CHHI 301 Quiz 3

CHHI 301 Quiz 3 Liberty University Answers

Set 1

  1. Gregory VII worked to defeat simony (purchasing a church office) and declared that the Scriptures could be translated into vernacular (common or everyday) languages.
  2. The First and Third Crusades were the only Crusades to successfully attack and capture Jerusalem.
  3. Benedict of Nursia wrote a Rule for his monks. It would eventually become a standard amongst many monasteries.
  4. The final division between the Western (Catholic) and Eastern (Orthodox) Churches occurred in 1054.
  5. Following the decline of the Carolingian empire, monasticism itself was in need of reform.
  6. When Pope Leo III crowned Charlemagne as emperor, Charlemagne had just started building his empire.
  7. During the Middle Ages, the papacy was one of the institutions that gave continuity to western European life.
  8. After the Great Schism, Wycliffe worked to normalize the Catholic Church by encouraging people to follow all Catholic teachings and to learn to read Latin so they could read the Bible.
  9. Joan of Arc claimed to have had visions of St. Catherine and the Virgin Mary, ordering her to lead the Dauphin’s troops.
  10. At one point in the 1400s, three different men claimed to be pope at the same time.
  11. Muhammad died in 632, and within a 100 years Muslims had gained control of all the land from Armenia, south through the Middle East, along the northern coast of Africa, and up into present-day Portugal and Spain.
  12. One of the great controversies in the Eastern Church between the mid-700s and 787 was Iconoclasm, which was brought to a conclusion by the Seventh Ecumenical Council, which distinguished between “worship” and “veneration”—thus allowing icons.
  13. Monasteries served as centers of only worship and they rejected the importance of learning.
  14. The Franciscans and Dominicans were both mendicant orders, which meant that they lived by making crafts such as pottery.
  15. Francis of Assisi traveled on one of the Crusades.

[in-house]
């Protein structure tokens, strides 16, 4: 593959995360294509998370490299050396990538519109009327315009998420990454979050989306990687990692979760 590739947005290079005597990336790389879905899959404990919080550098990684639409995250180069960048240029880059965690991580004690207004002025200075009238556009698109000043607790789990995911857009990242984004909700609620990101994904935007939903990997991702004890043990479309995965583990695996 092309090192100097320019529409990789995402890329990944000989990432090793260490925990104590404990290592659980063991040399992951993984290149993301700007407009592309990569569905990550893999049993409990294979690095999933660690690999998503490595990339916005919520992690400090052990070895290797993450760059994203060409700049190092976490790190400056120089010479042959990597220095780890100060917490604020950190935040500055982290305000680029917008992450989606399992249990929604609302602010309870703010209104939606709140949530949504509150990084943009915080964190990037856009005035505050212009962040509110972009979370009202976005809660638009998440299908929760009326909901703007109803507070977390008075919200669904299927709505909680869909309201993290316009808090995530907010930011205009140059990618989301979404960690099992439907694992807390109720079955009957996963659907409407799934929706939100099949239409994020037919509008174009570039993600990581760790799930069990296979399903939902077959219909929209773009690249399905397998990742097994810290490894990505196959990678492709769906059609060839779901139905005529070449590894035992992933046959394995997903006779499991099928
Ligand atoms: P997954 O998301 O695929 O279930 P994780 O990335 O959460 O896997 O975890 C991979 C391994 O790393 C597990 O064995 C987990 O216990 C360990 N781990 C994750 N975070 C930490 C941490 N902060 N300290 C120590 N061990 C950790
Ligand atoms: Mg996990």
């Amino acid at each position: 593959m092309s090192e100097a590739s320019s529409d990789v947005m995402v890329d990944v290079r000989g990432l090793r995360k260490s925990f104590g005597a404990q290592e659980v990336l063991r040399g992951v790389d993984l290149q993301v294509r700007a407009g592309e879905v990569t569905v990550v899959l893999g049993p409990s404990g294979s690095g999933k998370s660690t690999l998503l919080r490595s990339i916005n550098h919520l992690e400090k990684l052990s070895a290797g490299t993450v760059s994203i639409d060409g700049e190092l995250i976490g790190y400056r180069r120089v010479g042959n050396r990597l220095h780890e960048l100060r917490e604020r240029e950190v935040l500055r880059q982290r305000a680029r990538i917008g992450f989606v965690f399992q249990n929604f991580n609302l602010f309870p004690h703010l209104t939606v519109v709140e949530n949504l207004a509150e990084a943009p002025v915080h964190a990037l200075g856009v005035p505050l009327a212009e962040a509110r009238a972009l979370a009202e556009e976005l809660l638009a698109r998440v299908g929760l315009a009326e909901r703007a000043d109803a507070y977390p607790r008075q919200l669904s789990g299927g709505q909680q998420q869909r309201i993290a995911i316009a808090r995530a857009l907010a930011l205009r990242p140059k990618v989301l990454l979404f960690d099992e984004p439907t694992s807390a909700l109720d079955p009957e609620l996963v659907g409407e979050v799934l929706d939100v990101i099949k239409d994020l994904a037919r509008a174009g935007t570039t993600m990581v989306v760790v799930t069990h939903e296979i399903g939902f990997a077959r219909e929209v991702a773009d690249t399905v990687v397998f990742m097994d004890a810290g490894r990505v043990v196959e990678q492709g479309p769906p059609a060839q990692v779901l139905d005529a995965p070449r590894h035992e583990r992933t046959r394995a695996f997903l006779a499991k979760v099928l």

16. In the late 800s and into the 900s, some popes were killed, and, at one point, one male was fifteen years old when he became pope.
  17. The Visigoths took Rome in 410.
  18. The greatest missionary success of the Orthodox Church was the conversion of Russia.
  19. In the eleventh century, the pope had so much control in Europe that the emperor, who wanted to talk with the pope, was left waiting for three days.
  20. Huge cathedrals were possible in the Middle Ages because Gothic architects learned how to use pointed arches and by building the ceiling that rested on columns rather than entire walls.

Set 2

  1. The First and Third Crusades were the only Crusades to successfully attack and capture Jerusalem.
  2. The greatest missionary success of the Orthodox Church was the conversion of Russia.
  3. Francis of Assisi traveled on one of the Crusades.
  4. One of the great controversies in the Eastern Church between the mid-700s and 787 was Iconoclasm, which was brought to a conclusion by the Seventh Ecumenical Council, which distinguished between “worship” and “veneration”—thus allowing icons.
  5. Following the decline of the Carolingian empire, monasticism itself was in need of reform.
  6. There was only one Crusade.
  7. The reason the Cursaders in the First Crusade experienced such great success was that the Muslims were not united.
  8. The final division between the Western (Catholic) and Eastern (Orthodox) Churches occurred in 1054.
  9. The Franciscans and Dominicans were both mendicant orders, which meant that they lived by making crafts such as pottery.
  10. Huge cathedrals were possible in the Middle Ages because Gothic architects learned how to use pointed arches and by building the ceiling that rested on columns rather than entire walls.
  11. The Visigoths took Rome in 410.
  12. The Crusades produced economic changes in Europe: prior to the Crusades the main source of wealth was land, but after the Crusades trade on the basis of money and letter of credit produced new sources of wealth.
  13. During the Middle Ages, the papacy was one of the institutions that gave continuity to western European life.
  14. Gregory VII worked to defeat simony (purchasing a church office) and declared that the Scriptures could be translated into vernacular (common or everyday) languages.
  15. When Pope Leo III crowned Charlemagne as emperor, Charlemagne had just started building his empire.
  16. In the late 800s and into the 900s, some popes were killed, including one who was suffocated with a pillow.
  17. Monasteries served as centers of only worship and they rejected the importance of learning.
  18. In the eleventh century, the pope had so much control in Europe that the emperor, who wanted to talk with the pope, was left waiting for three days.
  19. Benedict of Nursia wrote a Rule for his monks. It would eventually become a standard amongst many monasteries.
  20. Muhammad died in 632, and within a 100 years Muslims had gained control of all the land from Armenia, south through the Middle East, along the northern coast of Africa, and up into present-day Portugal and Spain.
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